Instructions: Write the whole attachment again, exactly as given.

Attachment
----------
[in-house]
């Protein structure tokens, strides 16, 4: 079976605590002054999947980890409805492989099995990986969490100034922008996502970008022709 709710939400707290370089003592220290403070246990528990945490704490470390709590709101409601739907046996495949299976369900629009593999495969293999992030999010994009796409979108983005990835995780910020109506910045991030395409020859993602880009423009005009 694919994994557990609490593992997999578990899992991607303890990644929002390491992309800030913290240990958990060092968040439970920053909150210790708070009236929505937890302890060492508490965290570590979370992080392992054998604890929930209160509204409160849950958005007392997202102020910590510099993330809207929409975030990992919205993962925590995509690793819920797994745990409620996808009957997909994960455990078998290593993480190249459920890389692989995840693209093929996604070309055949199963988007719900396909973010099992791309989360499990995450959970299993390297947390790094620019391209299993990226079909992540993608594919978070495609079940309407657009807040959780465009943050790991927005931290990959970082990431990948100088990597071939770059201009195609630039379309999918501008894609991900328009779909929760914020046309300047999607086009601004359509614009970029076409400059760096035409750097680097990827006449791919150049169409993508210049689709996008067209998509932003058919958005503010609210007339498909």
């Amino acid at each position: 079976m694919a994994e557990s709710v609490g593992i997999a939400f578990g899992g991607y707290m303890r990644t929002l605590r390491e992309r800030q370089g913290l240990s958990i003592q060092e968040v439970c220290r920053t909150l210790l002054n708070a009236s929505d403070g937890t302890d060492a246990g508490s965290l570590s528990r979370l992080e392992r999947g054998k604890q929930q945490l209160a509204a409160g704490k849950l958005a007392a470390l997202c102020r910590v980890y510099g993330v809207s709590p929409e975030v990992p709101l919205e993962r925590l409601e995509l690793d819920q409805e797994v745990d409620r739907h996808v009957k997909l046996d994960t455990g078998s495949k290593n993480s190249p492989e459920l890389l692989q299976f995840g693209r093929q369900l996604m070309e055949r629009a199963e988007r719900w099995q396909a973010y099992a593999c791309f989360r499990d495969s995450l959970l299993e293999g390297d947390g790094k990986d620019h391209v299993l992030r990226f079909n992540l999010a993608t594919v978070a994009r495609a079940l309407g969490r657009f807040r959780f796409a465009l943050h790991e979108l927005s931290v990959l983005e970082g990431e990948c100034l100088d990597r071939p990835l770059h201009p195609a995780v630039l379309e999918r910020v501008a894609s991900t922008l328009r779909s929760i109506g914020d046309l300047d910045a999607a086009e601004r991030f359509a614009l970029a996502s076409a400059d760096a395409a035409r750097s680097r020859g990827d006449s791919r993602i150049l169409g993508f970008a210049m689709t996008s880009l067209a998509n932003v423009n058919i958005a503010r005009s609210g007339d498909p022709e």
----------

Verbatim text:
[in-house]
């Protein structure tokens, strides 16, 4: 079976605590002054999947980890409805492989099995990986969490100034922008996502970008022709 709710939400707290370089003592220290403070246990528990945490704490470390709590709101409601739907046996495949299976369900629009593999495969293999992030999010994009796409979108983005990835995780910020109506910045991030395409020859993602880009423009005009 694919994994557990609490593992997999578990899992991607303890990644929002390491992309800030913290240990958990060092968040439970920053909150210790708070009236929505937890302890060492508490965290570590979370992080392992054998604890929930209160509204409160849950958005007392997202102020910590510099993330809207929409975030990992919205993962925590995509690793819920797994745990409620996808009957997909994960455990078998290593993480190249459920890389692989995840693209093929996604070309055949199963988007719900396909973010099992791309989360499990995450959970299993390297947390790094620019391209299993990226079909992540993608594919978070495609079940309407657009807040959780465009943050790991927005931290990959970082990431990948100088990597071939770059201009195609630039379309999918501008894609991900328009779909929760914020046309300047999607086009601004359509614009970029076409400059760096035409750097680097990827006449791919150049169409993508210049689709996008067209998509932003058919958005503010609210007339498909």
């Amino acid at each position: 079976m694919a994994e557990s709710v609490g593992i997999a939400f578990g899992g991607y707290m303890r990644t929002l605590r390491e992309r800030q370089g913290l240990s958990i003592q060092e968040v439970c220290r920053t909150l210790l002054n708070a009236s929505d403070g937890t302890d060492a246990g508490s965290l570590s528990r979370l992080e392992r999947g054998k604890q929930q945490l209160a509204a409160g704490k849950l958005a007392a470390l997202c102020r910590v980890y510099g993330v809207s709590p929409e975030v990992p709101l919205e993962r925590l409601e995509l690793d819920q409805e797994v745990d409620r739907h996808v009957k997909l046996d994960t455990g078998s495949k290593n993480s190249p492989e459920l890389l692989q299976f995840g693209r093929q369900l996604m070309e055949r629009a199963e988007r719900w099995q396909a973010y099992a593999c791309f989360r499990d495969s995450l959970l299993e293999g390297d947390g790094k990986d620019h391209v299993l992030r990226f079909n992540l999010a993608t594919v978070a994009r495609a079940l309407g969490r657009f807040r959780f796409a465009l943050h790991e979108l927005s931290v990959l983005e970082g990431e990948c100034l100088d990597r071939p990835l770059h201009p195609a995780v630039l379309e999918r910020v501008a894609s991900t922008l328009r779909s929760i109506g914020d046309l300047d910045a999607a086009e601004r991030f359509a614009l970029a996502s076409a400059d760096a395409a035409r750097s680097r020859g990827d006449s791919r993602i150049l169409g993508f970008a210049m689709t996008s880009l067209a998509n932003v423009n058919i958005a503010r005009s609210g007339d498909p022709e």